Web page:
Various expressions of worship and witness have also emerged in the mix of historic Mennonite doctrine with indigenous Mennonite churches throughout the world. To date there has not been enough study to describe accurately the variety of expressions of spirituality among non-Western Mennonites or even the variety that exists among Mennonites in Europe and North America. However, it is apparent that the worship and prayers of non-Western Mennonites has often been more emotionally expressive and fervent than that of many of their brothers and sisters of Germanic descent in the Western world. Certainly these expressions of spirituality are unique, and not simply extensions of Mennonite experience in the Western world.
Since the mid 20th century, the life of North American Mennonites has become more diffuse and diversified. Missions and modernity have significantly influenced Mennonite religious experience. During World War II and following, Mennonite missions and service throughout the world greatly increased. At the same time there was also a growing receptivity to modernity. With this involvement in "the world" came increased assimilation, acculturation, and adaptation, resulting in more diversity of experience and greater individuality in conviction concerning the nature and meaning of following Jesus in contemporary life.
The experience of Christian community, in which Mennonite discipleship has historically been embedded, has been diminishing among Western Mennonites. Therefore, continued attention is being given to means that will help strengthen and sustain personal and corporate spirituality. This includes awareness of expressions of spirituality from other Christian traditions in their use of symbols, rituals, and liturgy; Scriptures; meditation; contemplation; spiritual direction; journaling and other reflective experiences for personal spiritual growth. These may well serve to facilitate spiritual growth among contemporary Mennonites concerned with following Jesus in daily life.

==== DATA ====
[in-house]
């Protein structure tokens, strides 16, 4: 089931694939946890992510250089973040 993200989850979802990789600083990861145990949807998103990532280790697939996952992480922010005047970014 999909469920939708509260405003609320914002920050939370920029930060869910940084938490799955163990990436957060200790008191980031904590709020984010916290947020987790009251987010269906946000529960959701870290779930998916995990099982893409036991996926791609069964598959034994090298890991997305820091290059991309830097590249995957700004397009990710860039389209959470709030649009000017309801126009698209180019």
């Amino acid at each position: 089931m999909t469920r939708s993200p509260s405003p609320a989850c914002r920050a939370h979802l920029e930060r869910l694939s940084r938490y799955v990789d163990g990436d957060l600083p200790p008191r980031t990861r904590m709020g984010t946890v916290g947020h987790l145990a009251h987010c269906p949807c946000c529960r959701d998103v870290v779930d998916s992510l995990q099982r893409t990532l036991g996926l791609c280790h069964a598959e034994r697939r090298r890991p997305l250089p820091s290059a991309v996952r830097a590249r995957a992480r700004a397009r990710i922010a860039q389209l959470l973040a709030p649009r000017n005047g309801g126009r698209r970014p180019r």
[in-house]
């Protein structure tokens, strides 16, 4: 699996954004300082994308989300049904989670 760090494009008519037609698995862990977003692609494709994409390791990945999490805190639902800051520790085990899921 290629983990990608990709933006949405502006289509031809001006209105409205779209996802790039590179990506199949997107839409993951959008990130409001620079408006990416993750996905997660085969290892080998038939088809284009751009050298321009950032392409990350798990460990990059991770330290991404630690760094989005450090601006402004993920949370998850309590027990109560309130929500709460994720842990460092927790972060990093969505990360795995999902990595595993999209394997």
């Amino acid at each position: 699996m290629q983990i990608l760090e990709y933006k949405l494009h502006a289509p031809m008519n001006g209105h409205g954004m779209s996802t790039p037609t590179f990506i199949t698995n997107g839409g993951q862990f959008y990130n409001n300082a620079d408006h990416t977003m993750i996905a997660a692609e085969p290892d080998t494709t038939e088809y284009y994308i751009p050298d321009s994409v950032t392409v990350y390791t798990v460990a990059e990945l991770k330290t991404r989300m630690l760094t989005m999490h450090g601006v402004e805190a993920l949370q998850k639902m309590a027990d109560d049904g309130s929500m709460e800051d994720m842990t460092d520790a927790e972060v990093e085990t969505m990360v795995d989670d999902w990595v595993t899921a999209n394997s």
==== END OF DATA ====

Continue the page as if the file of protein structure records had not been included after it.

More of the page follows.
Spiritual direction in the classic sense has not been practiced among Mennonites until recently. However, the Anabaptists experienced a significant form of corporate spiritual direction through the exercise of the "rule of Christ" in their communal life (discipline). The baptismal covenant resulting in mutual accountability, mutual discipline, and mutual support was intended to promote faithfulness, devotion, and personal transformation in the individual and the congregation.
Later in Mennonite history, responsibility for spiritual growth and discipline was primarily delegated to a few key leaders in the congregation, to representatives of the church who were to provide direction by safeguarding the spiritual well-being of each one. Contemporary Mennonites in North America are also pursuing the use of certain forms of spiritual direction, along with other practices of pastoral care, to enhance faithfulness to God through personal spiritual growth, corporate worship, mutual accountability, and mutual support. The practice of spiritual direction can help Mennonites pursue the biblical concern for mutual exhortation and the Anabaptist concern for mutual accountability and discipline.
See also Christian Education; Pastoral Counseling
Barry, William A. and William J. Connolly. The Practice of Spiritual Direction. New York: Seabury, 1982.
Edwards, Tilden. Spiritual Friend. New York: Paulist Press, 1980.
MacMaster, Richard K. Land, Piety, Peoplehood: the Establishment of Mennonite Communities in America, 1683-1790, The Mennonite Experience in America (MEA), vol. 1. Scottdale, PA: Herald Press, 1985.
Dyck, C. J. Introduction to Mennonite History. Scottdale, PA: Herald Press, 1967, 1981.
Schlabach, Theron F. Gospel Versus Gospel: Mission and the Mennonite Church, 1863-1944. Scottdale, PA: Herald Press, 1980.
Smucker, Marcus G. "Self-sacrifice and Self-realization in Mennonite Spirituality." PhD diss., Union for Experimenting Colleges and Universities, 1987.
|Author(s)||Marcus G Smucker|
Cite This Article
Smucker, Marcus G. "Spiritual Direction and Spiritual Formation." Global Anabaptist Mennonite Encyclopedia Online. 1989. Web. 2 Jun 2023. https://gameo.org/index.php?title=Spiritual_Direction_and_Spiritual_Formation&oldid=110211.
Smucker, Marcus G. (1989). Spiritual Direction and Spiritual Formation. Global Anabaptist Mennonite Encyclopedia Online. Retrieved 2 June 2023, from https://gameo.org/index.php?title=Spiritual_Direction_and_Spiritual_Formation&oldid=110211.
Adapted by permission of Herald Press, Harrisonburg, Virginia, from Mennonite Encyclopedia, Vol. 5, pp. 850-851. All rights reserved.